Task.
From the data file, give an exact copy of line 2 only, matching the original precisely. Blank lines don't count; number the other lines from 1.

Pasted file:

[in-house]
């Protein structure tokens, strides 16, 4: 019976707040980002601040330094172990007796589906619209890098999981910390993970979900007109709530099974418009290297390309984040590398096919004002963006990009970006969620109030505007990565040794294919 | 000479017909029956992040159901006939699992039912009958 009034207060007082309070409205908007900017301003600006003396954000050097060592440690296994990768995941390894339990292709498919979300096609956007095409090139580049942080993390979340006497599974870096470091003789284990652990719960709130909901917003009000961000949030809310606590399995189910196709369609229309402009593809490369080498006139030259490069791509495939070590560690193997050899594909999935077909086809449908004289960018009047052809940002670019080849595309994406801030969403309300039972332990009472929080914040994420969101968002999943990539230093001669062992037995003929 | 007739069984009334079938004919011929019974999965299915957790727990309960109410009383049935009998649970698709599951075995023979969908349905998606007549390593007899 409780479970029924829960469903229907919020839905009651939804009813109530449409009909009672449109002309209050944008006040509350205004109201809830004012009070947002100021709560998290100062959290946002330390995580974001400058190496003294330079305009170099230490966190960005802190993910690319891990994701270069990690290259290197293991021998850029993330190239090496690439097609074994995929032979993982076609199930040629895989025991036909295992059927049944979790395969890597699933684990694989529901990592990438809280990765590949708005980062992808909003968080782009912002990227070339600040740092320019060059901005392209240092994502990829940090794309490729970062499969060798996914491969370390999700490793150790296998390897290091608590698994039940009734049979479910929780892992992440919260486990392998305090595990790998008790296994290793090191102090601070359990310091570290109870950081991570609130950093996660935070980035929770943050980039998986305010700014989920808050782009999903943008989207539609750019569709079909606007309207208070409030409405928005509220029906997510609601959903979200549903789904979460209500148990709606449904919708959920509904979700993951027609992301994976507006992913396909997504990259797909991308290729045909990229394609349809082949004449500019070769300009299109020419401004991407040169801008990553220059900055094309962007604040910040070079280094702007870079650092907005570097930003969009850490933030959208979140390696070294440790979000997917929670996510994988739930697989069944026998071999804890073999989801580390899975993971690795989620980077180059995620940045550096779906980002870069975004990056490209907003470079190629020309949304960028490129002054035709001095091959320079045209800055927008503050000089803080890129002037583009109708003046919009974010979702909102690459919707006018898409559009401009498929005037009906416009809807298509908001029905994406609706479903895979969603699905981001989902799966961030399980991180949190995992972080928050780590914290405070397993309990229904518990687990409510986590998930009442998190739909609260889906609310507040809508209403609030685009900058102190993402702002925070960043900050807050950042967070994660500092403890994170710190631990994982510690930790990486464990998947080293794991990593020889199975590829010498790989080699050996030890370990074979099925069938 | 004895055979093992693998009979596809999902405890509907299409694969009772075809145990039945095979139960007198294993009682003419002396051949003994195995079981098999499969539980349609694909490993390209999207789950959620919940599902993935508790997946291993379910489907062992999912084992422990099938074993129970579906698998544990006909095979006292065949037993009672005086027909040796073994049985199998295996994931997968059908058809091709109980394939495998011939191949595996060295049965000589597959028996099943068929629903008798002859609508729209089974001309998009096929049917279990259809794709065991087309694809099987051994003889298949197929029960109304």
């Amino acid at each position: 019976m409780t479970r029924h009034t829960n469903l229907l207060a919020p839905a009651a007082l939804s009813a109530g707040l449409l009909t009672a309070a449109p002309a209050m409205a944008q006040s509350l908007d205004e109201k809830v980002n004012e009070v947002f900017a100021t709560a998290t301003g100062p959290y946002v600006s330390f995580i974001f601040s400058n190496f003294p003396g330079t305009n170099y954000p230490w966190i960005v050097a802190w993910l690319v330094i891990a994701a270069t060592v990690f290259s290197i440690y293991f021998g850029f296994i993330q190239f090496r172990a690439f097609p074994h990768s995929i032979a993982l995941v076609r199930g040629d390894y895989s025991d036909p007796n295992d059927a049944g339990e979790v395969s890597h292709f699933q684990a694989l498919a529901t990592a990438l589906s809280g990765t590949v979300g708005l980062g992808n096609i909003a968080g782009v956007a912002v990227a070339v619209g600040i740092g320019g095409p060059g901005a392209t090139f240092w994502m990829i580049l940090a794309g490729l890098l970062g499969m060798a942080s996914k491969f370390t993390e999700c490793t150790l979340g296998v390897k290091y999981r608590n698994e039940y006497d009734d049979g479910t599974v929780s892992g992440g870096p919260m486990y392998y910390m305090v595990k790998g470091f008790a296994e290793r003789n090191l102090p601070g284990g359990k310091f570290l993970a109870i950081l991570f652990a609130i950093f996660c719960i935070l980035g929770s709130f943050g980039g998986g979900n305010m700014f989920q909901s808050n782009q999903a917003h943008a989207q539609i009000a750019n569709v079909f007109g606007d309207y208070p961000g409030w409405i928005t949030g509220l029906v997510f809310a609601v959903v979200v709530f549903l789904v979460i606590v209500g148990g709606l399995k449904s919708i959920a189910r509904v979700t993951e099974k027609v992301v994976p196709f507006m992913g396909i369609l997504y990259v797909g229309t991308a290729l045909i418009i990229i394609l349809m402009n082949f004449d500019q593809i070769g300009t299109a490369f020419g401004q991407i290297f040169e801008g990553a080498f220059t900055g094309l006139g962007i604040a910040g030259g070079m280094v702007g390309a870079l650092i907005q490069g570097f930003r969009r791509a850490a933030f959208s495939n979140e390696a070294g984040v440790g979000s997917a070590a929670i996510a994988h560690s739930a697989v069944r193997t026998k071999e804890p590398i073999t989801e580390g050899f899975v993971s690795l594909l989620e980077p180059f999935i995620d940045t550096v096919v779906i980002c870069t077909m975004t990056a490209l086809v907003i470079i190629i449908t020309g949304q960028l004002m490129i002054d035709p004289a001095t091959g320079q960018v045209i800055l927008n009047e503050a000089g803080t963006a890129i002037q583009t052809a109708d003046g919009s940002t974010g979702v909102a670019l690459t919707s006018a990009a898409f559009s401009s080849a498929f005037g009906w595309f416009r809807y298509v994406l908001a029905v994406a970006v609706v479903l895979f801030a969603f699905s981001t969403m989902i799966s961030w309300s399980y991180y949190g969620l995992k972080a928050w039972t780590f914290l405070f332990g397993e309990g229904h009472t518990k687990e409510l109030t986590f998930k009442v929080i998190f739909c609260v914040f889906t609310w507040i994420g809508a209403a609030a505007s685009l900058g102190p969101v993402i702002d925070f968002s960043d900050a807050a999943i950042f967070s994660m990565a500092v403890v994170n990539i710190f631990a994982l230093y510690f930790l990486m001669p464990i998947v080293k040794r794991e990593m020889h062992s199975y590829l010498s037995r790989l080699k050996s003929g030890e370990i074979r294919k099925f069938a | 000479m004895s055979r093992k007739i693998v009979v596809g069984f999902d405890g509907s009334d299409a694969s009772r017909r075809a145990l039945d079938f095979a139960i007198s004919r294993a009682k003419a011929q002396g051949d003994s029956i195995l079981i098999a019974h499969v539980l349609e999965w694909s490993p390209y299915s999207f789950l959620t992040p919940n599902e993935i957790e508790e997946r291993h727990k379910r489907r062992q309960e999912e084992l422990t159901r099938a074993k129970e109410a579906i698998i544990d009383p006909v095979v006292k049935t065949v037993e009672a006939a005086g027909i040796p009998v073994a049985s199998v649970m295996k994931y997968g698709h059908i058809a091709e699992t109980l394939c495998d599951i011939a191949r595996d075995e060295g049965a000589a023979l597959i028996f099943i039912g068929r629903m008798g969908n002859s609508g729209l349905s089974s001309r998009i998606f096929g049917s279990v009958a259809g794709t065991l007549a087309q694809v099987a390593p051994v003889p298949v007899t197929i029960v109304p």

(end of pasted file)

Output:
């Protein structure tokens, strides 16, 4: 019976707040980002601040330094172990007796589906619209890098999981910390993970979900007109709530099974418009290297390309984040590398096919004002963006990009970006969620109030505007990565040794294919 | 000479017909029956992040159901006939699992039912009958 009034207060007082309070409205908007900017301003600006003396954000050097060592440690296994990768995941390894339990292709498919979300096609956007095409090139580049942080993390979340006497599974870096470091003789284990652990719960709130909901917003009000961000949030809310606590399995189910196709369609229309402009593809490369080498006139030259490069791509495939070590560690193997050899594909999935077909086809449908004289960018009047052809940002670019080849595309994406801030969403309300039972332990009472929080914040994420969101968002999943990539230093001669062992037995003929 | 007739069984009334079938004919011929019974999965299915957790727990309960109410009383049935009998649970698709599951075995023979969908349905998606007549390593007899 409780479970029924829960469903229907919020839905009651939804009813109530449409009909009672449109002309209050944008006040509350205004109201809830004012009070947002100021709560998290100062959290946002330390995580974001400058190496003294330079305009170099230490966190960005802190993910690319891990994701270069990690290259290197293991021998850029993330190239090496690439097609074994995929032979993982076609199930040629895989025991036909295992059927049944979790395969890597699933684990694989529901990592990438809280990765590949708005980062992808909003968080782009912002990227070339600040740092320019060059901005392209240092994502990829940090794309490729970062499969060798996914491969370390999700490793150790296998390897290091608590698994039940009734049979479910929780892992992440919260486990392998305090595990790998008790296994290793090191102090601070359990310091570290109870950081991570609130950093996660935070980035929770943050980039998986305010700014989920808050782009999903943008989207539609750019569709079909606007309207208070409030409405928005509220029906997510609601959903979200549903789904979460209500148990709606449904919708959920509904979700993951027609992301994976507006992913396909997504990259797909991308290729045909990229394609349809082949004449500019070769300009299109020419401004991407040169801008990553220059900055094309962007604040910040070079280094702007870079650092907005570097930003969009850490933030959208979140390696070294440790979000997917929670996510994988739930697989069944026998071999804890073999989801580390899975993971690795989620980077180059995620940045550096779906980002870069975004990056490209907003470079190629020309949304960028490129002054035709001095091959320079045209800055927008503050000089803080890129002037583009109708003046919009974010979702909102690459919707006018898409559009401009498929005037009906416009809807298509908001029905994406609706479903895979969603699905981001989902799966961030399980991180949190995992972080928050780590914290405070397993309990229904518990687990409510986590998930009442998190739909609260889906609310507040809508209403609030685009900058102190993402702002925070960043900050807050950042967070994660500092403890994170710190631990994982510690930790990486464990998947080293794991990593020889199975590829010498790989080699050996030890370990074979099925069938 | 004895055979093992693998009979596809999902405890509907299409694969009772075809145990039945095979139960007198294993009682003419002396051949003994195995079981098999499969539980349609694909490993390209999207789950959620919940599902993935508790997946291993379910489907062992999912084992422990099938074993129970579906698998544990006909095979006292065949037993009672005086027909040796073994049985199998295996994931997968059908058809091709109980394939495998011939191949595996060295049965000589597959028996099943068929629903008798002859609508729209089974001309998009096929049917279990259809794709065991087309694809099987051994003889298949197929029960109304």